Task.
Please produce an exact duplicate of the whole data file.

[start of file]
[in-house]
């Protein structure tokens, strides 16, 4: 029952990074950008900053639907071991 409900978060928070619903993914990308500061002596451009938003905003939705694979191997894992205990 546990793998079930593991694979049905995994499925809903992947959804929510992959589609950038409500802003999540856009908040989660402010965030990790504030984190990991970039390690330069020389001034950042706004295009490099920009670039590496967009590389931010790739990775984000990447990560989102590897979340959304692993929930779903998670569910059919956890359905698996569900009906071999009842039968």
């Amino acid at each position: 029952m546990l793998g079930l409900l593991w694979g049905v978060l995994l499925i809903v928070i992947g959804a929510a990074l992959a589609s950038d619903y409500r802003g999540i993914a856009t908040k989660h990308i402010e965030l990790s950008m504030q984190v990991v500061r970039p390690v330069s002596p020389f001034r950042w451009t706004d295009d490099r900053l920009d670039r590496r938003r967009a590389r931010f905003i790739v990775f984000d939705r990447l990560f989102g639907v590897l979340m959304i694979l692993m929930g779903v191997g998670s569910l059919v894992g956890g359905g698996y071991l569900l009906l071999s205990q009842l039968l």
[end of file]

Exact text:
[in-house]
């Protein structure tokens, strides 16, 4: 029952990074950008900053639907071991 409900978060928070619903993914990308500061002596451009938003905003939705694979191997894992205990 546990793998079930593991694979049905995994499925809903992947959804929510992959589609950038409500802003999540856009908040989660402010965030990790504030984190990991970039390690330069020389001034950042706004295009490099920009670039590496967009590389931010790739990775984000990447990560989102590897979340959304692993929930779903998670569910059919956890359905698996569900009906071999009842039968």
């Amino acid at each position: 029952m546990l793998g079930l409900l593991w694979g049905v978060l995994l499925i809903v928070i992947g959804a929510a990074l992959a589609s950038d619903y409500r802003g999540i993914a856009t908040k989660h990308i402010e965030l990790s950008m504030q984190v990991v500061r970039p390690v330069s002596p020389f001034r950042w451009t706004d295009d490099r900053l920009d670039r590496r938003r967009a590389r931010f905003i790739v990775f984000d939705r990447l990560f989102g639907v590897l979340m959304i694979l692993m929930g779903v191997g998670s569910l059919v894992g956890g359905g698996y071991l569900l009906l071999s205990q009842l039968l």